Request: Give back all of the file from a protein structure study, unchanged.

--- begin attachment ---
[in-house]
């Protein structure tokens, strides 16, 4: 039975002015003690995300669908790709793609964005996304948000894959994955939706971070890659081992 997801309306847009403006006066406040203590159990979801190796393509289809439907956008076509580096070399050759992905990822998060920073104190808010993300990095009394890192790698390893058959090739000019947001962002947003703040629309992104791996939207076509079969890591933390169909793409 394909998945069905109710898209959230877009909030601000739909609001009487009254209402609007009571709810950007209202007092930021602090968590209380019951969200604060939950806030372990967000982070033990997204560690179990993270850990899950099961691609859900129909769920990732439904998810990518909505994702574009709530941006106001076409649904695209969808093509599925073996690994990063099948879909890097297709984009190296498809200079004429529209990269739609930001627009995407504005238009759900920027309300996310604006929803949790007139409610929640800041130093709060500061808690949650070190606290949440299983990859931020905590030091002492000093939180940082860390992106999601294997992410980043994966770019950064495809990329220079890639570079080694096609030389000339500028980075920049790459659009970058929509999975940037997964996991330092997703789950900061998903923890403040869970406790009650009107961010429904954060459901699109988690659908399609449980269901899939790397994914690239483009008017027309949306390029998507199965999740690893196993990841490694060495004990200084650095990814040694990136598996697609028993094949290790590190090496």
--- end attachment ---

[in-house]
């Protein structure tokens, strides 16, 4: 039975002015003690995300669908790709793609964005996304948000894959994955939706971070890659081992 997801309306847009403006006066406040203590159990979801190796393509289809439907956008076509580096070399050759992905990822998060920073104190808010993300990095009394890192790698390893058959090739000019947001962002947003703040629309992104791996939207076509079969890591933390169909793409 394909998945069905109710898209959230877009909030601000739909609001009487009254209402609007009571709810950007209202007092930021602090968590209380019951969200604060939950806030372990967000982070033990997204560690179990993270850990899950099961691609859900129909769920990732439904998810990518909505994702574009709530941006106001076409649904695209969808093509599925073996690994990063099948879909890097297709984009190296498809200079004429529209990269739609930001627009995407504005238009759900920027309300996310604006929803949790007139409610929640800041130093709060500061808690949650070190606290949440299983990859931020905590030091002492000093939180940082860390992106999601294997992410980043994966770019950064495809990329220079890639570079080694096609030389000339500028980075920049790459659009970058929509999975940037997964996991330092997703789950900061998903923890403040869970406790009650009107961010429904954060459901699109988690659908399609449980269901899939790397994914690239483009008017027309949306390029998507199965999740690893196993990841490694060495004990200084650095990814040694990136598996697609028993094949290790590190090496």